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Before My Daughter Sees Disney’s The Little Mermaid…

 

…she will read the original story, so help me God.

As I thought of Sleeping Beauty yesterday while writing this article, another fairytale princess came to mind; Ariel, Disney’s first nonhuman princess, and the only Disney princess to become a mother to her own child, (The Little Mermaid 2: Return to the Sea).

If you first met Ariel as the 4th princess in the Disney Princess line-up, you’d be forgiven for thinking her story is one that saw love triumph despite the odds, resulting in “happily ever after”.

In the original story, however, Ariel’s fate can hardly be described as triumphant. She rescues the prince from the shipwreck, falls hard for him, trades her voice for legs, and makes her way to land in search of love- just like in the movie. The prince befriends her, but this is where similarities with the Disney adaptation start to fade.

A romance never develops. Instead, the mute mermaid-turned-human is forced to watch the prince for whom she gave up everything – the sea, her family, her identity, her voice – marry someone else. She dies of a broken heart, dissolving into sea foam upon the waves.

I would want my daughter well acquainted with this original story by Hans Christian Anderson, before watching the Disney version, because even though the author tries to redeem Ariel’s spirit in the end by turning her into a “daughter of the air”, it doesn’t erase an important message: Uprooting your entire life and discarding your identity in order to pursue the love of a man is foolish.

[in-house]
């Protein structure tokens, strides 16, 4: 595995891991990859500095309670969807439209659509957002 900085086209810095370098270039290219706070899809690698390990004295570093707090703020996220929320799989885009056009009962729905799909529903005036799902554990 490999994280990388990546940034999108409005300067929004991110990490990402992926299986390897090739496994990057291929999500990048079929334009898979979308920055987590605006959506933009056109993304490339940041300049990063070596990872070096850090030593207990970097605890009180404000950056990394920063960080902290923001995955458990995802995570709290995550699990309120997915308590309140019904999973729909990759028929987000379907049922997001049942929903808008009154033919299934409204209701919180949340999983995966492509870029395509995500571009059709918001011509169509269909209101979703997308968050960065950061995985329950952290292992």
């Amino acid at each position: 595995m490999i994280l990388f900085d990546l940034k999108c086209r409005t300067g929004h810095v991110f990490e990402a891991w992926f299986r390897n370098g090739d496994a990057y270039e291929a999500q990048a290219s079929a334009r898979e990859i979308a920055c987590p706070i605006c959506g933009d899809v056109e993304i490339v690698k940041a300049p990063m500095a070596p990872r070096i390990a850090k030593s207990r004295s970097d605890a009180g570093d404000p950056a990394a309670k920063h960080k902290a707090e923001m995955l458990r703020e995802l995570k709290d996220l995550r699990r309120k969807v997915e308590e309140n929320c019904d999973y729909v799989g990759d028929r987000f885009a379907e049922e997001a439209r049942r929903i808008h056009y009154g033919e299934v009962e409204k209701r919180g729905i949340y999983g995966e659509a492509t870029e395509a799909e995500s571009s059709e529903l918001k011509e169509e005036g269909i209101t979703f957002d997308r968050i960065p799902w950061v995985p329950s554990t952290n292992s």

In real life, as in the original, giving up your all does not guarantee that the man will love you. Even if you win him, you can still lose him, and you’ll be worse off than before.

In the words of Bonnie Tyler, you can “love him till your arms break” and he’ll still leave you.

In Disney’s adaptation, Ariel wins the love of the prince, they marry with her father’s blessing, and they even have a baby, Princess Melody. They live happily ever after. I thoroughly enjoyed Disney’s animated films growing up; gorgeous colour, amazing music, and of course romantic, happy endings.

I look forward to enjoying them with you all over again, dear daughter. You will have a great time. You will also watch with the understanding that life is not a Disney film. There’s no prince charming coming to save you, and you shouldn’t wait for one. Just as importantly, for the sake of all that is dear, you should never ever give up who you are for the chance to win a man’s love. That is a gamble too expensive. There are things in life more important than romance; it is never worth giving up your identity and essence for.

In fact, love thrives when two people meet each other as their true selves. All of that morphing into what you think a man wants or needs just so you can be with him is setting yourself (and him) up for heartache.

Don’t be an Ariel.

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Joy Ehonwa

Joy Ehonwa is an editor and a writer who is passionate about relationships and personal development. She runs Pinpoint Creatives, a proofreading, editing, transcription and ghostwriting service. Email: pinpointcreatives [at] yahoo.com

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